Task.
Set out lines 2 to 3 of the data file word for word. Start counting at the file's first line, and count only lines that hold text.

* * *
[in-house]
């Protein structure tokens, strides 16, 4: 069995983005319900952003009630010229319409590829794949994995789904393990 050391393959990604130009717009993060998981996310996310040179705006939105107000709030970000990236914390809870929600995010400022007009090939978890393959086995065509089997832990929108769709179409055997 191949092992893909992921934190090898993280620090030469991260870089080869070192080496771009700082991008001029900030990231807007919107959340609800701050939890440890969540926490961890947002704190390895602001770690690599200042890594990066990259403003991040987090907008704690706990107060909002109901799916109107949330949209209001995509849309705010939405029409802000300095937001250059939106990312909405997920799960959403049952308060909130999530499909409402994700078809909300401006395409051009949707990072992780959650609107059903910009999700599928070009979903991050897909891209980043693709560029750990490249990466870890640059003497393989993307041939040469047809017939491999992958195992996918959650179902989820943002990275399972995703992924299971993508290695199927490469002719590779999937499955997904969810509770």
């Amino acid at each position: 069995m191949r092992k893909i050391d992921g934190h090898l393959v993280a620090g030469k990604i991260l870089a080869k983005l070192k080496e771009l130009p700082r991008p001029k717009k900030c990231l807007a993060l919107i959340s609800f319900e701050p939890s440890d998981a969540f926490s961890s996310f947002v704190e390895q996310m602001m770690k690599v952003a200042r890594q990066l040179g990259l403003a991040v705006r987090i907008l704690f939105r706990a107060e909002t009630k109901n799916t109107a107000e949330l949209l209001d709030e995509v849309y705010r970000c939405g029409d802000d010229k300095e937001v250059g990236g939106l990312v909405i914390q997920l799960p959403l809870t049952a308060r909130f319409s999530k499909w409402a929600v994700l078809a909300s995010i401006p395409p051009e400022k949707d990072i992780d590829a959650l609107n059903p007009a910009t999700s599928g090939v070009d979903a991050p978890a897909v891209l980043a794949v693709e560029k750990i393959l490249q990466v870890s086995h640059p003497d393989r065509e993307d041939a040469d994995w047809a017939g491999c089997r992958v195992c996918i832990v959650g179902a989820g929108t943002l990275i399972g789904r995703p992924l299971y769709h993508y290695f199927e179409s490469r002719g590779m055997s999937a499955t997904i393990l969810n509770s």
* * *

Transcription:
């Protein structure tokens, strides 16, 4: 069995983005319900952003009630010229319409590829794949994995789904393990 050391393959990604130009717009993060998981996310996310040179705006939105107000709030970000990236914390809870929600995010400022007009090939978890393959086995065509089997832990929108769709179409055997 191949092992893909992921934190090898993280620090030469991260870089080869070192080496771009700082991008001029900030990231807007919107959340609800701050939890440890969540926490961890947002704190390895602001770690690599200042890594990066990259403003991040987090907008704690706990107060909002109901799916109107949330949209209001995509849309705010939405029409802000300095937001250059939106990312909405997920799960959403049952308060909130999530499909409402994700078809909300401006395409051009949707990072992780959650609107059903910009999700599928070009979903991050897909891209980043693709560029750990490249990466870890640059003497393989993307041939040469047809017939491999992958195992996918959650179902989820943002990275399972995703992924299971993508290695199927490469002719590779999937499955997904969810509770």
């Amino acid at each position: 069995m191949r092992k893909i050391d992921g934190h090898l393959v993280a620090g030469k990604i991260l870089a080869k983005l070192k080496e771009l130009p700082r991008p001029k717009k900030c990231l807007a993060l919107i959340s609800f319900e701050p939890s440890d998981a969540f926490s961890s996310f947002v704190e390895q996310m602001m770690k690599v952003a200042r890594q990066l040179g990259l403003a991040v705006r987090i907008l704690f939105r706990a107060e909002t009630k109901n799916t109107a107000e949330l949209l209001d709030e995509v849309y705010r970000c939405g029409d802000d010229k300095e937001v250059g990236g939106l990312v909405i914390q997920l799960p959403l809870t049952a308060r909130f319409s999530k499909w409402a929600v994700l078809a909300s995010i401006p395409p051009e400022k949707d990072i992780d590829a959650l609107n059903p007009a910009t999700s599928g090939v070009d979903a991050p978890a897909v891209l980043a794949v693709e560029k750990i393959l490249q990466v870890s086995h640059p003497d393989r065509e993307d041939a040469d994995w047809a017939g491999c089997r992958v195992c996918i832990v959650g179902a989820g929108t943002l990275i399972g789904r995703p992924l299971y769709h993508y290695f199927e179409s490469r002719g590779m055997s999937a499955t997904i393990l969810n509770s």